India reports far fewer people with orphan diseases
Much of our conversation about health leads to the talk of a few common ailments that afflict several of our acquaintances — diabetes probably tops this list. Yet, for each of the few ailments that preoccupy us, there are many that occur only rarely, but whose effects can be devastating to the sufferers and their families.
The most common definition of a rare disease is a prevalence rate of one case in a population of 10,000 people. The term orphan disease is apt for many reasons. Rarity made them difficult to diagnose, because young medical practitioners may not have seen even one case. For the same reason, not much research was carried out in these areas, because of which treatments often did not exist.
This situation has undergone a change as awareness of the diseases, and genomic technologies to diagnose them, has spread. In many countries, regulatory bodies offer incentives to promote investments in the development of pharmaceuticals for neglected illnesses. Expectedly, such moves have heightened interest in “orphan drugs”. Between 2009 and 2014, half of all approvals made by the FDA were for rare ailments and cancers. However, the costs of these therapies are prohibitive, especially from an Indian viewpoint. Estimates put these costs between Rs.1 million and Rs.20 million per year.
Initiatives by patient groups
Global numbers indicate that there are around 7,000 rare diseases affecting 300 million people. By extrapolation, India should have 70 million cases. Yet hospitals in India have so far reported less than 500 of these diseases. There is not enough epidemiological data on the communities in which these rare diseases occur. Sophisticated clinical genomics tools are often needed to confirm these disorders. The Government’s National Policy for Treatment of Rare Diseases has only recently started making its mark. Diseases prevailing in our countries include cystic fibrosis, hemophilia, lysosomal storage disorders, sickle-cell anemia, etc.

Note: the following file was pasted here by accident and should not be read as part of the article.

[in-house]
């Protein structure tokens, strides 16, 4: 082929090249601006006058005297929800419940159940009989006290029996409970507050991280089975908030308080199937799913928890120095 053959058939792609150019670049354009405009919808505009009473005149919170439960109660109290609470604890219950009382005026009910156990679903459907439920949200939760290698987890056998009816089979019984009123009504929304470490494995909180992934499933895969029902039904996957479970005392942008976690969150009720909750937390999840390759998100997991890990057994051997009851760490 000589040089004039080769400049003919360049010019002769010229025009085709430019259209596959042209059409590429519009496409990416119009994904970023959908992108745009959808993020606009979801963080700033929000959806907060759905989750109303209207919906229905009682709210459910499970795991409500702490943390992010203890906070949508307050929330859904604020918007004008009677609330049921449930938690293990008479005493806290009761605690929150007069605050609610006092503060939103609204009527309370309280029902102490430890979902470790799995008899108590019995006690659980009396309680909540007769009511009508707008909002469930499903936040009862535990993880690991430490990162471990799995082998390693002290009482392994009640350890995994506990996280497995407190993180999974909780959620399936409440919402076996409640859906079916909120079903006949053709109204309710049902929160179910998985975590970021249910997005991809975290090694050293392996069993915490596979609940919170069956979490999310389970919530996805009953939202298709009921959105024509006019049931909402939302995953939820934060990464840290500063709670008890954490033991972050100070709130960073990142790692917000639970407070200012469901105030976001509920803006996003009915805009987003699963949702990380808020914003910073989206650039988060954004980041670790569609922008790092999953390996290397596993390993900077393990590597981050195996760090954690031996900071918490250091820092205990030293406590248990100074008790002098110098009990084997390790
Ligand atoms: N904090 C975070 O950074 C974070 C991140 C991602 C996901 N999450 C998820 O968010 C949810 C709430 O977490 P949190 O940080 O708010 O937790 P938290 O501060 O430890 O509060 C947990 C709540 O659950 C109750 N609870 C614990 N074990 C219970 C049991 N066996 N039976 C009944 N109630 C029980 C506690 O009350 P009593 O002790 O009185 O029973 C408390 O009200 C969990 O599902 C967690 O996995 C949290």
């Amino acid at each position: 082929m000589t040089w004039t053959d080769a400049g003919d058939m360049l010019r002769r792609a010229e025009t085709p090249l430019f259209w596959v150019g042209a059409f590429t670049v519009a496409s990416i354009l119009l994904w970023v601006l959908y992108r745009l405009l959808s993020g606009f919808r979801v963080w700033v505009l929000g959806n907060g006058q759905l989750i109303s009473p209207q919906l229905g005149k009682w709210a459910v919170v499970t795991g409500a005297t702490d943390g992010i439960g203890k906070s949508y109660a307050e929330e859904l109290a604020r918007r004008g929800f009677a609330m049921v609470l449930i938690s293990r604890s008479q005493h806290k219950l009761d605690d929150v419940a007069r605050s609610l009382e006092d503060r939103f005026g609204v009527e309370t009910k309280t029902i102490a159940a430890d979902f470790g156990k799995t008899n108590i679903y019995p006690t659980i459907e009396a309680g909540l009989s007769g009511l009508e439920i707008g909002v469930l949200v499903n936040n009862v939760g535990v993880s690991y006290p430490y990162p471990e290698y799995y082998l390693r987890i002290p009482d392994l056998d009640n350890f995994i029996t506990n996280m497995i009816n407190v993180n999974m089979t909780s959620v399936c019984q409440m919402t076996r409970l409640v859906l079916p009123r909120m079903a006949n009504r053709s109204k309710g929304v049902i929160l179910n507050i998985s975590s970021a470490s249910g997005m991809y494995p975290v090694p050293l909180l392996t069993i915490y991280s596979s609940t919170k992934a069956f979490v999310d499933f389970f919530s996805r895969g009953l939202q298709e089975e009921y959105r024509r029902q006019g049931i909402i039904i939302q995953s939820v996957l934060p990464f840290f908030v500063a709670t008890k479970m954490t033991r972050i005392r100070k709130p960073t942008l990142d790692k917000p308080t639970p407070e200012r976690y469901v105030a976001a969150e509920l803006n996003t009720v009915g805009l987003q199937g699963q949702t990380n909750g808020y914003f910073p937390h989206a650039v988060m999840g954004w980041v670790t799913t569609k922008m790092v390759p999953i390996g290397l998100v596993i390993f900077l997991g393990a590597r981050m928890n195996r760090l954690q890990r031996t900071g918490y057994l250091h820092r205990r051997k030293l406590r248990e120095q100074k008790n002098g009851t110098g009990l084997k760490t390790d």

Citizen’s initiatives are another highlight of India’s progress regarding orphan diseases. A good example is DART, the Dystrophy Annihilation Research Trust, a body formed by parents of patients suffering from Duchenne’s muscular dystrophy. In this condition, muscles in the pelvis begin to waste away from the age of three. In partnership with the IIT and AIIMS located in Jodhpur, the Trust has begun a clinical trial of an efficient and personalised antisense oligonucleotide-based therapeutic regimen for this dystrophy.
With an incidence rate of 0.45 per 10,000 population, leprosy is now considered a rare disease in India. But much remains to be done to restrict the spread of this disease. Leprosy is a good example of how research on orphan diseases can have societal benefits. Recent research on the synthetic antibiotic rifapentine, which is widely used against tuberculosis, has shown that a single dose of this drug, when administered to household relatives of a leprosy patient, significantly curtailed the spread of leprosy to them over a four-year study period (New England Journal of Medicine, 2023; 388:1843-1852). Such findings may help fulfil our government’s aim of a leprosy-free India by 2027.
(The article was written in collaboration with Sushil Chandani, who works in molecular modelling)
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